The Ninth Parliament of Uganda has churned out all possible laws to curb “moral decadence” in Uganda. From the famous ‘miniskirt law’, which was in fact the Anti-Pornography law, to the Anti-Homo sexuality law and now the HIV Bill, which I presume will become law soon.
Sceptics have since argued that the Ninth Parliament concentrates on moral issues rather than economics, health and education. The speed at which moral Bills are debated and quickly passed into law clearly shows that the plenary has a thirst for morality.
The rush for laws on morality drives the fundamental questions that I believe trouble many minds: Are laws and morality one and the same? Can we separate laws from morals? Is a law on morals necessary? The answers to all these questions lie largely on one’s school of thought and appreciation of jurisprudence.
The issue of bundling laws with morality has been debated for centuries but it is mainly proposed by natural law scholars. There are a number of different theories of natural law, differing from each other with respect to the role that morality plays in determining the authority of legal norms.
Some proponents of natural law believe that both justice and law derive their origin from what nature has given to man, from what the human mind embraces, from the function of man, and from what serves to unite humanity.
Cicero, a famous natural law scholar, for example, states that natural law obliges us to contribute to the general good of the larger society.
Law, therefore, ought to be a reformer of vice and an incentive to virtue. This school thus propones that laws and morals go hand in hand and the law should be used to shape morals as the morals guide the laws enacted.
However, some critics of this approach on law and morality suggest that “we cannot legislate morality.” They argue that no nation in the history of the world has ever been saved from moral bankruptcy by enacting laws.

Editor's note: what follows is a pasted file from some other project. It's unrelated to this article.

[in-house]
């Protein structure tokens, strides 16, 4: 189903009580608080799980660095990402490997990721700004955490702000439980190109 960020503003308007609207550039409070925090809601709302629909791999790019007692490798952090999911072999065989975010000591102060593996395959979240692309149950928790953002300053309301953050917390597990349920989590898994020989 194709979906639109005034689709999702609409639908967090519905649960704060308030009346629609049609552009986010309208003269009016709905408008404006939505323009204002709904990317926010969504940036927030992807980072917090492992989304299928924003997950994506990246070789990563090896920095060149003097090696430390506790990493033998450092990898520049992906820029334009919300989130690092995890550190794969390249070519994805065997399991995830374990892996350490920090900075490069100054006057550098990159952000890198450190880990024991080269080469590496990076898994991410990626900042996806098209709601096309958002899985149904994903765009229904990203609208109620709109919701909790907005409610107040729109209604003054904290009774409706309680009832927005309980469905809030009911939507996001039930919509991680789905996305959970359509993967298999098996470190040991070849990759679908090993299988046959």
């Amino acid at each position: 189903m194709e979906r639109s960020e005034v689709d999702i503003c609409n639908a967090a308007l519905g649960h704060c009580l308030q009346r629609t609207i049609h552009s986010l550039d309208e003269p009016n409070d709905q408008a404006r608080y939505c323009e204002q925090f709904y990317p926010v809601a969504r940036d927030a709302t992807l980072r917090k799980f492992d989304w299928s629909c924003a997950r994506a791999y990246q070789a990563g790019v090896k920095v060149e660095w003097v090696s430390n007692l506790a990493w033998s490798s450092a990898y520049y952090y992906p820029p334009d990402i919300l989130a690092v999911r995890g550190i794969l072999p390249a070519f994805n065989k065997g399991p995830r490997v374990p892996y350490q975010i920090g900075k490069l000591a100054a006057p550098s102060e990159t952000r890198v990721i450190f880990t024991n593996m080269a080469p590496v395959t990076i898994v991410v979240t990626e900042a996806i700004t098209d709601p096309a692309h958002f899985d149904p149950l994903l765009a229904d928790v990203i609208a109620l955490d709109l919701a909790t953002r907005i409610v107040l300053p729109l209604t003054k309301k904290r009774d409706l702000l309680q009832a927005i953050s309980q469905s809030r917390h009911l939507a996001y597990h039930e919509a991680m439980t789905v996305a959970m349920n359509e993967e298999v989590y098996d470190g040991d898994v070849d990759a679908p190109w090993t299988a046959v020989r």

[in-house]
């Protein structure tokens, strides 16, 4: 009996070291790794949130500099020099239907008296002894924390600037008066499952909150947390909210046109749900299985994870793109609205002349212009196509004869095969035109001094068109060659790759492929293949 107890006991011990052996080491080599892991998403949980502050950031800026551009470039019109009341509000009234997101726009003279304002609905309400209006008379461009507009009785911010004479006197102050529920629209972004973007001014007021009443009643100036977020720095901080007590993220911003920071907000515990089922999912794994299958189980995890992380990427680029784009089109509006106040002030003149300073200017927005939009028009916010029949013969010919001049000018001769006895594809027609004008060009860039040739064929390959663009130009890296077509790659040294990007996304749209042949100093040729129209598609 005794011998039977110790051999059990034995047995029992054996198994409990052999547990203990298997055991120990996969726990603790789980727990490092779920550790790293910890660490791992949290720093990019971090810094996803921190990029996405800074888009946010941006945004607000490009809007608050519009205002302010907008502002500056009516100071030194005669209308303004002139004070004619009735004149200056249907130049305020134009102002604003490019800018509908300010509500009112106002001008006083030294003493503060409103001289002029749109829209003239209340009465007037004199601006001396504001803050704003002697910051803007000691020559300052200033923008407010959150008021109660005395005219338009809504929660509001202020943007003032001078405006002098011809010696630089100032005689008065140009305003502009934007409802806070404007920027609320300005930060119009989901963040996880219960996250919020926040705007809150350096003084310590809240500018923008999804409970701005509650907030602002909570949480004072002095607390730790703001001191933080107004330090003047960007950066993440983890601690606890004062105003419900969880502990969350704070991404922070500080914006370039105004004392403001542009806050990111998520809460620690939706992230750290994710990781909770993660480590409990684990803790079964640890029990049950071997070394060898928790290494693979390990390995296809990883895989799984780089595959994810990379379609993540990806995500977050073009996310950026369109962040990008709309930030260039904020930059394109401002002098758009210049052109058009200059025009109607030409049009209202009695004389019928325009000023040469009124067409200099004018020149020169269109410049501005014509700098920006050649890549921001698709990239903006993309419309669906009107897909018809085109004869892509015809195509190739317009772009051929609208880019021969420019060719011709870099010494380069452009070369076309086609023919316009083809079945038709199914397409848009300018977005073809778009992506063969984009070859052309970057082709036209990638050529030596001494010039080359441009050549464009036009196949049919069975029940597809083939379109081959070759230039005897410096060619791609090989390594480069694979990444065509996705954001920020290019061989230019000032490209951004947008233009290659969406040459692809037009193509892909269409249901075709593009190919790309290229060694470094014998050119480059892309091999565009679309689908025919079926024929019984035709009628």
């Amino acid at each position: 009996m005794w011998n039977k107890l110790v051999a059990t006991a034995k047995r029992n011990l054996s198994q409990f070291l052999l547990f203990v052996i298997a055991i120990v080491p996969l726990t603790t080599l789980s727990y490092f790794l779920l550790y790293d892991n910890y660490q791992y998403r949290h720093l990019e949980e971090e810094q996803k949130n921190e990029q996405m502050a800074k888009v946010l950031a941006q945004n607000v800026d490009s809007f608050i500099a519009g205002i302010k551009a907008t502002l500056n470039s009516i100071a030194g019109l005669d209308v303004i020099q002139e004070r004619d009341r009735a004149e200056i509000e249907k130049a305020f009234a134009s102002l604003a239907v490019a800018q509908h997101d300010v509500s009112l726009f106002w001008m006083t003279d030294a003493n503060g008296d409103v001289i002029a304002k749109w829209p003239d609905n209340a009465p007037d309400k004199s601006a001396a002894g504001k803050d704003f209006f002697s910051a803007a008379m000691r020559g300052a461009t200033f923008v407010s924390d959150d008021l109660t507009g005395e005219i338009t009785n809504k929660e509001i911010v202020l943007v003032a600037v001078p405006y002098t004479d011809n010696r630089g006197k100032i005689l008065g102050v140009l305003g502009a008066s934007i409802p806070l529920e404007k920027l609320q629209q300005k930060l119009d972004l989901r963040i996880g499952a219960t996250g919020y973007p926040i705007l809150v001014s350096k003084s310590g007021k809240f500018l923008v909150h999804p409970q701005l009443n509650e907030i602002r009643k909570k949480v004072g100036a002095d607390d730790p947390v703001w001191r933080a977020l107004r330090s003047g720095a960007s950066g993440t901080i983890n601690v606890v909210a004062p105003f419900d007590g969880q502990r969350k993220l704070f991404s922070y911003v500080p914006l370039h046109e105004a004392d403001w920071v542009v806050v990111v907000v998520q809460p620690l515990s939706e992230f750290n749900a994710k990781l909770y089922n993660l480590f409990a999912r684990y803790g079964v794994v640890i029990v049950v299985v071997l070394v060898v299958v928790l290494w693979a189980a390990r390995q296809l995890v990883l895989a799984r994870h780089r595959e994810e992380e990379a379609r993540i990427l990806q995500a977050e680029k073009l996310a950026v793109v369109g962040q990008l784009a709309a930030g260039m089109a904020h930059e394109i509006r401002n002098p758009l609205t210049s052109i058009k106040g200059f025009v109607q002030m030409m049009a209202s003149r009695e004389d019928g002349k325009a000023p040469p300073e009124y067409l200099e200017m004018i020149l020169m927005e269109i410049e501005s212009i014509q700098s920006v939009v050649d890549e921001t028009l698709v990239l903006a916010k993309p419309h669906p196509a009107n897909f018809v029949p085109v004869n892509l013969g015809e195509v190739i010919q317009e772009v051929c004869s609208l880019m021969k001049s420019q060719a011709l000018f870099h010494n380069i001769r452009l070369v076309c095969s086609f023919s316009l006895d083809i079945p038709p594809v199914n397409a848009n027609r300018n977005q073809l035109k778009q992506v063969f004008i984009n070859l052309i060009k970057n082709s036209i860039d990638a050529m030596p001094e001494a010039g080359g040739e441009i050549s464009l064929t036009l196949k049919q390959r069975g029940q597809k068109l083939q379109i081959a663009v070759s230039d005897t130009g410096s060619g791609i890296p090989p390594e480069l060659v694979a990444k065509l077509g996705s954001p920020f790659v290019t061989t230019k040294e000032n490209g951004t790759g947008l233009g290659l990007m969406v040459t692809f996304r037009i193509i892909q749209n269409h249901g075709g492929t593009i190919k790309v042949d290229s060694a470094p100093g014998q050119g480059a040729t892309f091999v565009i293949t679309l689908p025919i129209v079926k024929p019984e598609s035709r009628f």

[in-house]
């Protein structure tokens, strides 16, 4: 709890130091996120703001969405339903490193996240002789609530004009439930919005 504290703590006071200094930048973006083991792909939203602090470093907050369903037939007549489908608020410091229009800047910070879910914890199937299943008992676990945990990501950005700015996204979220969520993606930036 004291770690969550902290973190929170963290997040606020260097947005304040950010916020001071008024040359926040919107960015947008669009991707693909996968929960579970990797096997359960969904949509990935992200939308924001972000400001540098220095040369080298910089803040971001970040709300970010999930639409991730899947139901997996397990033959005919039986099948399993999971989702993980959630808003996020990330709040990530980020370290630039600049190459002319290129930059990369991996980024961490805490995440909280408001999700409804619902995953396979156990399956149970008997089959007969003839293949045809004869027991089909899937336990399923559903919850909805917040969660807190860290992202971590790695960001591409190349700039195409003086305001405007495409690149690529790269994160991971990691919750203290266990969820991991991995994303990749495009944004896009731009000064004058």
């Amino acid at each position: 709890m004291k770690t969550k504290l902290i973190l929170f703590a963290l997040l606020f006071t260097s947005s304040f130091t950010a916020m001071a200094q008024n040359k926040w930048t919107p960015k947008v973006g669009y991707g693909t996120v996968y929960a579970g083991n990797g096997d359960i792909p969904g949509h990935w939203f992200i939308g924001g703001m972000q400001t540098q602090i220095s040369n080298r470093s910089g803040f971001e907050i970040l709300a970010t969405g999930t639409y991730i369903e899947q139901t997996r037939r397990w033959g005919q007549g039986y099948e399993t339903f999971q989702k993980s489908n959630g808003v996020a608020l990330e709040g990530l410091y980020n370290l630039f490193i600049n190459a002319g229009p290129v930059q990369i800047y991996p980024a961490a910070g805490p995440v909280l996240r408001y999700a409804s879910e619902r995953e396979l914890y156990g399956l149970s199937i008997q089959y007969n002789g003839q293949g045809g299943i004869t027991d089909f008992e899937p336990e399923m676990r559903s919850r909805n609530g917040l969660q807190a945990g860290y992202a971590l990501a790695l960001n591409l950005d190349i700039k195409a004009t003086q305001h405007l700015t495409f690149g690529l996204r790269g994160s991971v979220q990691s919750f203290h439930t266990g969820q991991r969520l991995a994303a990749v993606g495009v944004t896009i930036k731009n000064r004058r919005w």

A mere enacting of laws because in a given society it is morally right does not mean that the same society shall pass the moral test.
In my opinion, the critics’ point of view derives veracity from the argument that morals are individual and cannot be regulated by a stroke of a pen.
They vary according to someone’s environment, persuasion and sometimes religious affiliation. A determination of morals to cut across would rather lead to absurdity in the law.
Historically, the question has not been whether laws led to moral reform or simply reflected a moral reformation that occurred within a society absent an initial legal component. It is not a chicken or egg type scenario.
The “chicken or egg” paradigm would lead us on a quest to determine the origin of that movement to see whether the law led to changes in morality or whether morality led to changes in the law.
In my opinion, while the laws do not operate in a vacuum and must be supported with social efforts designed to advance public morality, they do play a key role and can lead to moral reform. The point is that the whole “chicken or egg” question is, therefore, a fool’s errand. The argument on laws and morals may never end and it shall always be decided by the proverbial “coin toss”.
Be that as it may, it is important to establish the difference between laws and morals and as such leave you the reader to decide on this issue of the marriage of laws and morality. Laws regulate external human conduct whereas morality mainly regulates internal conduct. Laws are universal; morality is variable.
Laws are definite and precise while morality is variable. Laws are upheld by the coercive power of the State; morality simply enjoys the support of public opinion or individual conscience.
To legislate on moral issues is not to burden Parliament with trivial title tattle because societies evolve, culture evolves and the laws evolve as well. With evolution comes a new set of morals, and hence new set of laws. What our rather moral Parliament should focus on is the enforceability of these moral laws.
Mr Mutibwa is a legal and tax consultant. email@example.com